MACAU, Dec 10 — In an age where movie studios stress on jargon like “photorealistic” and “hyperrealism” to underline the technological advancements in animation, the Shaun the Sheep franchise opts for a different route.
The most known brand from the British equivalent of Disney, Dreamworks or Pixar in Aardman Animations is hitting the screens again for a second outing, and it looks set to be another hit.
So just how has the sheep and its friends managed to gain a foothold in the animated market with its ‘low-tech’ approach of clay animation?
Producer Paul Kewley and senior model maker and animator Jim Parkyn from Aardman Animations speaks to Malay Mail before the A Shaun the Sheep Movie: Farmageddon’s gala screening at the 4th International Film Festival and Awards Macao (IFFAM).
For Parkyn, the answer is simple.
While many have been critical of the Hollywood tide of hyperrealistic animation which desperately attempts to imitate what’s real ― claymation in all its simplicity, wields an advantage.
“It’s not real because of its definite style, that suspension of belief is immediately gone because you’re in this world.
“We keep things funny and keep fingerprints and we keep marks in and that enables you to enter in to that world and everything is forgiven.”
For Kewley, Shaun’s success is simply being relatable.
“When Nick (Parker) did the original design of Shaun, he hit on something really interesting.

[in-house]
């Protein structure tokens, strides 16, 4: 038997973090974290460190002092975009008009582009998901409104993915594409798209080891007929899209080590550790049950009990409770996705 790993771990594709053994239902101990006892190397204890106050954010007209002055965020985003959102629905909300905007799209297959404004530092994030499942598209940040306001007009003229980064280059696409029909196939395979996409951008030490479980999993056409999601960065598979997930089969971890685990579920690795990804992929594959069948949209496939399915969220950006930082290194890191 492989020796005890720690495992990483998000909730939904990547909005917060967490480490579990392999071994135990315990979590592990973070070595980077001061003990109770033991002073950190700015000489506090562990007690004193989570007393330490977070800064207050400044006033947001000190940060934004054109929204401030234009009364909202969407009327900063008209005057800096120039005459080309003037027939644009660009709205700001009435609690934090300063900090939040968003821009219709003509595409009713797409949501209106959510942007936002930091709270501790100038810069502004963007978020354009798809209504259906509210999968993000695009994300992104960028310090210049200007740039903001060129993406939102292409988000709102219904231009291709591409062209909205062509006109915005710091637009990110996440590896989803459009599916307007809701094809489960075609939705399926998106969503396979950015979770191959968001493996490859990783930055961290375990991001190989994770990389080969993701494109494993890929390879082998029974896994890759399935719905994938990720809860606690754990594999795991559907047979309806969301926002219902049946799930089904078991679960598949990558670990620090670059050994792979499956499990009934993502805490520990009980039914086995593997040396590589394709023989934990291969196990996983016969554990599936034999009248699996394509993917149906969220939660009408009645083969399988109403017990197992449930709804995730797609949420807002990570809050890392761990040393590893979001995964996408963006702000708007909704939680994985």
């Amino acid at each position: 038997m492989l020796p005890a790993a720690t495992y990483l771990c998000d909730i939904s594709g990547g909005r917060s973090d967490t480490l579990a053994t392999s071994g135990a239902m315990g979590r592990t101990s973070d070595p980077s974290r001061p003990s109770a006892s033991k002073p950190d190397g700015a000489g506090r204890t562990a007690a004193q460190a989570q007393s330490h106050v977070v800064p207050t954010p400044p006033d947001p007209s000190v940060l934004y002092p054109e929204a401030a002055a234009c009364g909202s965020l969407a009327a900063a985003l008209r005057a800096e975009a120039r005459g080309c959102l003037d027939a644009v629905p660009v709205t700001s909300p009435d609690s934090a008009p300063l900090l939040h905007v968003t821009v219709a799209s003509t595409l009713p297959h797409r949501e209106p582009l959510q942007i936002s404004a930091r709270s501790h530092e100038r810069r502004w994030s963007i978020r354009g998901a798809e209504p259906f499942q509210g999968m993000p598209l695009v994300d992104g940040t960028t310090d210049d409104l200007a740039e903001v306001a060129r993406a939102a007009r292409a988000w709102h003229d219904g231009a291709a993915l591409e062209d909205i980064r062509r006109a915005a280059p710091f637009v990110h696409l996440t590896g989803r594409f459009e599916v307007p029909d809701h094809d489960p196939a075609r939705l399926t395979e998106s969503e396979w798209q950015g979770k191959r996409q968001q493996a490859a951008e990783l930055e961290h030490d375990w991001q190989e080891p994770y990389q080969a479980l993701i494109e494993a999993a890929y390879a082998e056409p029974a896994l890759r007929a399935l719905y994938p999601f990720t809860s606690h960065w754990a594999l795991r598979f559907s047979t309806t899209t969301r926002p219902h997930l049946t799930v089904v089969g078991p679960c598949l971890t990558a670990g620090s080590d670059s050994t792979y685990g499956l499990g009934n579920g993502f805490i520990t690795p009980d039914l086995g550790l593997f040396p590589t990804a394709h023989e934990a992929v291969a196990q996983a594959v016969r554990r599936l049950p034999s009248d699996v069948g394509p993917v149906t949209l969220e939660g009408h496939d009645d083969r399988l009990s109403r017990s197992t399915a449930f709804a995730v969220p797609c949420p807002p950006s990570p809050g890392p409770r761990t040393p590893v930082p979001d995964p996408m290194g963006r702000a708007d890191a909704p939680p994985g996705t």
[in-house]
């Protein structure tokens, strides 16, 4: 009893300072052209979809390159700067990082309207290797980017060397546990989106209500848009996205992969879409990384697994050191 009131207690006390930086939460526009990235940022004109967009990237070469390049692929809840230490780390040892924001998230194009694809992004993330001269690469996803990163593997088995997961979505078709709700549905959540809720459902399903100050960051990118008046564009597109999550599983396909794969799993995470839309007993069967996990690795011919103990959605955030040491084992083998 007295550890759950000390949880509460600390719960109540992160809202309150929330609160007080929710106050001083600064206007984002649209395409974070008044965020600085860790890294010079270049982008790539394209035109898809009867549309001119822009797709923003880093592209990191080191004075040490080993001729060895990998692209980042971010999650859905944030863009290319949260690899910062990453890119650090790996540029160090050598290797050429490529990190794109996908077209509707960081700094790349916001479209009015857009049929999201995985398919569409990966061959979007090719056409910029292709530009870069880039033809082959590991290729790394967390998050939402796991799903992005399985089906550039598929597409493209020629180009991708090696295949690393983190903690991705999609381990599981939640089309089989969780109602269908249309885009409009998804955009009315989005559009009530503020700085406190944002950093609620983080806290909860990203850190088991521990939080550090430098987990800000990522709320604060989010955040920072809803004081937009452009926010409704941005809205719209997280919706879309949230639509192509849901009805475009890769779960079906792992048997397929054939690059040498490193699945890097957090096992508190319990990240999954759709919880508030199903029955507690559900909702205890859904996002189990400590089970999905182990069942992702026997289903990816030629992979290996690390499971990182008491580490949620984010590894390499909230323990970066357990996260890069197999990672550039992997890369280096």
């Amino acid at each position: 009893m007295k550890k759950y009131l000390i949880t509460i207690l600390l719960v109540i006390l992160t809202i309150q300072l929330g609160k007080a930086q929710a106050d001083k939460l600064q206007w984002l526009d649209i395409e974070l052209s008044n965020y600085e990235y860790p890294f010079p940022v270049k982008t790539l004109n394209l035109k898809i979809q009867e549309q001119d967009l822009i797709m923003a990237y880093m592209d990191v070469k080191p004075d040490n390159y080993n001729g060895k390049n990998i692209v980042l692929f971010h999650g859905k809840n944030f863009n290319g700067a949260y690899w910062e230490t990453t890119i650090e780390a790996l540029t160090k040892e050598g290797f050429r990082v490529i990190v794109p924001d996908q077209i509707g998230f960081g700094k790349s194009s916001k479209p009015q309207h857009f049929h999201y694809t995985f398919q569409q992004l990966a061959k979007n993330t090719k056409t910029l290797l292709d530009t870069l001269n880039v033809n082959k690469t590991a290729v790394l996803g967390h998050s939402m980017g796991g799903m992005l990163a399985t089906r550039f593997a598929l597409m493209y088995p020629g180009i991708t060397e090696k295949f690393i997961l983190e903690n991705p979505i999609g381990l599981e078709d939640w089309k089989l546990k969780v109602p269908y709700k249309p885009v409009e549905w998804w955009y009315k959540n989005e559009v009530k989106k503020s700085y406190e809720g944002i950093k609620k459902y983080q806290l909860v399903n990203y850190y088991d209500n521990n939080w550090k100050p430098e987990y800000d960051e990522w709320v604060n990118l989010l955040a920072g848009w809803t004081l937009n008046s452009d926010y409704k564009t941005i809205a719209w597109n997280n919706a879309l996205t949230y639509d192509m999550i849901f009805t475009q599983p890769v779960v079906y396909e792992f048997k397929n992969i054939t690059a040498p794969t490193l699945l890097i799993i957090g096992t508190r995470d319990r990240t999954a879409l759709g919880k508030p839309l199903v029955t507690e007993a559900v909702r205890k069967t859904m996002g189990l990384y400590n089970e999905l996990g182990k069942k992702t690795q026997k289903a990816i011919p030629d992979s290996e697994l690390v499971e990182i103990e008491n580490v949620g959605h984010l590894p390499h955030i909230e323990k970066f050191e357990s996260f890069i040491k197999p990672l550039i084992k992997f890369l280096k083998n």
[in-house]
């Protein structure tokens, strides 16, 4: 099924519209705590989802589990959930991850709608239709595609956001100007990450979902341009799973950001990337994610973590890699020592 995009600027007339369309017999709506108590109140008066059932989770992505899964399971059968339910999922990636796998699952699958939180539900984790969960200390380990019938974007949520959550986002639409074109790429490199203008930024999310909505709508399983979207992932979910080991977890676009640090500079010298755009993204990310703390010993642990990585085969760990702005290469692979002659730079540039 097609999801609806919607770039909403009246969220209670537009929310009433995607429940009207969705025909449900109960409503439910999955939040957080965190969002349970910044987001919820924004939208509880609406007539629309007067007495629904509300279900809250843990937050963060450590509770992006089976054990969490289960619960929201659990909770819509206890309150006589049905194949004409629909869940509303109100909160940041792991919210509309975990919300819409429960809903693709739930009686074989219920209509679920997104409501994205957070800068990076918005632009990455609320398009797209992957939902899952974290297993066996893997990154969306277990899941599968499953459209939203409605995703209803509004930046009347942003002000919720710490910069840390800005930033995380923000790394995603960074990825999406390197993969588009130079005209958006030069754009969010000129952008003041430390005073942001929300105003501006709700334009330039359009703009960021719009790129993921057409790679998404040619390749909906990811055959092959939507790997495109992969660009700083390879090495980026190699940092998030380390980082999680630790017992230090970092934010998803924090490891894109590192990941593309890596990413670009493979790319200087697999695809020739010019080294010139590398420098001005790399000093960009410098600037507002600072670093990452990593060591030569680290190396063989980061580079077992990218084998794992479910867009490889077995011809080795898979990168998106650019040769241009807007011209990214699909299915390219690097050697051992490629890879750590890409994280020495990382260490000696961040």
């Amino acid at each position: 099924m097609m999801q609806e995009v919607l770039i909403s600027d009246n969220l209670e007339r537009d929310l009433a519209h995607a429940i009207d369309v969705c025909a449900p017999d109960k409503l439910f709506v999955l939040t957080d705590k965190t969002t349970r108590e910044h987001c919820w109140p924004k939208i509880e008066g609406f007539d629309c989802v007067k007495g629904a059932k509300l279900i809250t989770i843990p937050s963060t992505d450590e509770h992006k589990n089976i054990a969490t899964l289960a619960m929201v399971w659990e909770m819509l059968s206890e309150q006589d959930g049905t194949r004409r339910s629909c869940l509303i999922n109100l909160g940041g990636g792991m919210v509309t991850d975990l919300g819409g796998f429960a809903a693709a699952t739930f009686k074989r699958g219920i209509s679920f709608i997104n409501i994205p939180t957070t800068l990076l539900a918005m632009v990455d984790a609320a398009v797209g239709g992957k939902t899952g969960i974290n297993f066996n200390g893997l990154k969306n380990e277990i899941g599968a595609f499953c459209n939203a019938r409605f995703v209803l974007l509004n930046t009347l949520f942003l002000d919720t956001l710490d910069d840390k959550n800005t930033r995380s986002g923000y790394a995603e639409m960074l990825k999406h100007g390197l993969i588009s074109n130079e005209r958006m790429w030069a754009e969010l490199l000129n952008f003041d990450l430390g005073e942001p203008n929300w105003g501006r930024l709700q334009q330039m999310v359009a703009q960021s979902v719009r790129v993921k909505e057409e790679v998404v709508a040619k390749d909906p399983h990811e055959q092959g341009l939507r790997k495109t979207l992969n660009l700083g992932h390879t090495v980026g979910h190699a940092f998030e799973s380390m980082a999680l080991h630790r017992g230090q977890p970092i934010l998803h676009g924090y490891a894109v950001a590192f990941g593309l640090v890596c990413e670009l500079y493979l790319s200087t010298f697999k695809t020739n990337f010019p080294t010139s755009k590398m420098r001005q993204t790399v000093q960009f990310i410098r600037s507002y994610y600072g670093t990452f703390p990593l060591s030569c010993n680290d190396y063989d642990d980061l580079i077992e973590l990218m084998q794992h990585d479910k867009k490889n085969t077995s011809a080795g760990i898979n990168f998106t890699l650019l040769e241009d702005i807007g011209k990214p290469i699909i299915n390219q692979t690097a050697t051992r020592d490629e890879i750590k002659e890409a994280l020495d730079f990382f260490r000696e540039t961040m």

“When Richard took the character and created the TV show, what he did brilliantly was to create the character we all wanted to be,”
Shaun, he said, “is the kid who loves to do the wrong thing but does it with the knowledge of what he’s doing.
“He’s a bit cheeky and full of life and enjoys himself and that family dynamics is universally recognisable. We all see ourselves in Shaun.”
The success of Shaun and the sheer lovability of the character however, while understandable, could never have been predicted by Aardman.
“I think we were surprised that the six minutes on screen suddenly spawned footstools and backpacks and it was the must have accessory for years,” laughed Parkyn.
“If you talk to Nick he would never have expected Shaun the character to become what he’s become.
“Shaun is Aardman’s biggest character globally, and I think that’s really interesting because that lack of dialogue, that ability to transcend, race and culture and everything is the reason why the series and films travels.”
Shaun the Sheep began as a spin-off of the Wallace and Gromit franchise by Aardman.
From being initially featured in the 1995 short film A Close Shave to seven-minute episodes broadcast in 180 countries, Shaun’s first feature-length film in Shaun the Sheep Movie release in 2015 even earned an Oscar nomination.
And now A Shaun the Sheep Movie: Farmageddon is here, with a new addition ― in a visitor from another planet in Lu-La.
Kewley said the alien theme was an idea they landed on straight off the back of the first film.
“We talked about what’s the next idea. And we landed on the alien genre very quickly.